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Saudi royals receive Khashoggi family but continue to ban them from travel

A friend of Khashoggi dismissed the visit - including a handshake between slain journalist's son and MbS - as 'an assault' on their family
The Saudi king and crown prince greet Khashoggi's son, Salah, in Riyadh on Tuesday (Reuters/SPA)

Saudi Arabia’s King Salman and his son, Crown Prince Mohamed Bin Salman, received the family of murdered journalist Jamal Khashoggi in the royal court on Tuesday, the state-run Saudi Press Agency reported.

Photos released by SPA show Khashoggi’s son, Salah, and one of his relatives, Sahl Ahmed Khashoggi, shaking hands with the king and also with the crown prince.

The role of the 33-year-old, often referred to as MbS, in the murder of Khashoggi at the Saudi consulate in Istanbul on 2 October is under heavy scrutiny.

A Saudi human rights activist and close friend of the late Khashoggi, Yehia Assiri, dismissed the visit as “a serious assault on the family” of the murdered journalist, particularly as authorities continue to bar them from travelling.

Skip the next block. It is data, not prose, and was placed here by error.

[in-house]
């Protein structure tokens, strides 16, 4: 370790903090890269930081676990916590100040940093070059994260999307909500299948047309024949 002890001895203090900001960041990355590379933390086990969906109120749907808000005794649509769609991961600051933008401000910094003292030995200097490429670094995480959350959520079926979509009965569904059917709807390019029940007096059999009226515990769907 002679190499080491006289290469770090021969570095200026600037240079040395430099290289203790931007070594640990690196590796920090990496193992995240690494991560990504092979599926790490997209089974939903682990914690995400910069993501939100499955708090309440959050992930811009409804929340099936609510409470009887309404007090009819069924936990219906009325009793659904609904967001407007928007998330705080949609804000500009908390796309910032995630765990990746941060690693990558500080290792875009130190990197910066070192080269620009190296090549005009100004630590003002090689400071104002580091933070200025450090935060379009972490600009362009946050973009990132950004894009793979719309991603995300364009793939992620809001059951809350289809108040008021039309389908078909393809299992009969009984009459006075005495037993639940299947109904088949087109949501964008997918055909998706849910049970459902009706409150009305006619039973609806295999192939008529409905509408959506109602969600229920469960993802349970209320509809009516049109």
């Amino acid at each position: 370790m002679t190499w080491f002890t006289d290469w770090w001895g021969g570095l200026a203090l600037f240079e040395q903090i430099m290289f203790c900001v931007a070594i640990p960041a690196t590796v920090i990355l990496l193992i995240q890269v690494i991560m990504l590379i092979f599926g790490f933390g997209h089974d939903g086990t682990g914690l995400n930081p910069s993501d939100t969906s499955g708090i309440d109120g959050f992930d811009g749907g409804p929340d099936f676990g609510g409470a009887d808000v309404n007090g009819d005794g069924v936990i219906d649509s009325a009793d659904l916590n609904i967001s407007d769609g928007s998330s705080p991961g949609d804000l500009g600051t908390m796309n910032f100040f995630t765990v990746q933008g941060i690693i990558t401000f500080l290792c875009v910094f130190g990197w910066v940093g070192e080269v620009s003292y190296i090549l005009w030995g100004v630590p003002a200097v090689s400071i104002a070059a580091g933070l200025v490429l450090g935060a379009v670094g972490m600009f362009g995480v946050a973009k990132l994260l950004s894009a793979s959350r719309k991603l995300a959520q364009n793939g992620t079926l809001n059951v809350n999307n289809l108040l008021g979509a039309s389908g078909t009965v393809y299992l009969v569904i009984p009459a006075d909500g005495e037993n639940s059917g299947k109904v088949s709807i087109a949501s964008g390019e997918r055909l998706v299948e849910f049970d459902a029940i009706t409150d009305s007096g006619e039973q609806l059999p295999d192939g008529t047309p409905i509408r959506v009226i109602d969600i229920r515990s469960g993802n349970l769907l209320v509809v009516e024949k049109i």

“Jamal told me that his wife was forced to divorce him after she was banned indefinitely from travel,” Assiri said, speaking to Middle East Eye from London. He also told Assiri that Saudi authorities barred his entire family from travel in an attempt to pressure him to return.

“In addition to admitting responsibility for the crime, Saudi authorities must immediately allow the Khashoggi family to travel, if they are genuinely keen on uncovering the truth,” he said.

Assiri said the visit most likely took place under pressure on the family to “cover up the crime”.

The meeting was held at the Yamama Palace in the capital Riyadh on Tuesday, hours after a highly-anticipated speech by Turkish President Recep Tayyip Erdogan in which he confirmed many of the details of unofficial reports of Khashoggi's murder by 15 Saudi officials in a pre-planned operation.

According to SPA, the king and crown prince “offered their deepest condolences” to the family of the assassinated journalist, while Sahl and Salah Khashoggi “expressed their utmost thanks” to the royal family for their condolences.

Assiri said that barring Khashoggi’s family from travel while filming them in a royal court visit is reminiscent of what happened with Lebanese Prime Minister Saad Hariri who was forced to announce his resignation from Riyadh last year but was later released after French mediation.

Manal al-Sharif, another Saudi activist, tweeted: "The look on his face. This photo makes me want to scream and throw up."

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